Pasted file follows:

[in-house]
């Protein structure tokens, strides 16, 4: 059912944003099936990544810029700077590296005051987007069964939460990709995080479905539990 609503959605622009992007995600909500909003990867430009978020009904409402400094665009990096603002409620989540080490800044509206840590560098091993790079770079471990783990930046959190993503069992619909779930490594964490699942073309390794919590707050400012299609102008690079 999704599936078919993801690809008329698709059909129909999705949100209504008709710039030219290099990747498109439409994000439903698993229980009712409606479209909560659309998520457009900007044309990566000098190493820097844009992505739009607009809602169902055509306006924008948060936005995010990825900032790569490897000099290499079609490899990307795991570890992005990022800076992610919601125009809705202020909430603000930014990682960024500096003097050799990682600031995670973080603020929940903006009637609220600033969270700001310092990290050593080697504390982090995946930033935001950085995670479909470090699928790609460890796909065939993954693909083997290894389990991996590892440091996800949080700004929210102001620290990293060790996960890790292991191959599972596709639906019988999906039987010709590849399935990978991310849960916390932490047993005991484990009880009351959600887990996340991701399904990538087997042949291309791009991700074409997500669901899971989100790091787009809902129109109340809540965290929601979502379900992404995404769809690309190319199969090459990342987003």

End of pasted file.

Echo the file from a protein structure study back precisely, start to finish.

[in-house]
């Protein structure tokens, strides 16, 4: 059912944003099936990544810029700077590296005051987007069964939460990709995080479905539990 609503959605622009992007995600909500909003990867430009978020009904409402400094665009990096603002409620989540080490800044509206840590560098091993790079770079471990783990930046959190993503069992619909779930490594964490699942073309390794919590707050400012299609102008690079 999704599936078919993801690809008329698709059909129909999705949100209504008709710039030219290099990747498109439409994000439903698993229980009712409606479209909560659309998520457009900007044309990566000098190493820097844009992505739009607009809602169902055509306006924008948060936005995010990825900032790569490897000099290499079609490899990307795991570890992005990022800076992610919601125009809705202020909430603000930014990682960024500096003097050799990682600031995670973080603020929940903006009637609220600033969270700001310092990290050593080697504390982090995946930033935001950085995670479909470090699928790609460890796909065939993954693909083997290894389990991996590892440091996800949080700004929210102001620290990293060790996960890790292991191959599972596709639906019988999906039987010709590849399935990978991310849960916390932490047993005991484990009880009351959600887990996340991701399904990538087997042949291309791009991700074409997500669901899971989100790091787009809902129109109340809540965290929601979502379900992404995404769809690309190319199969090459990342987003």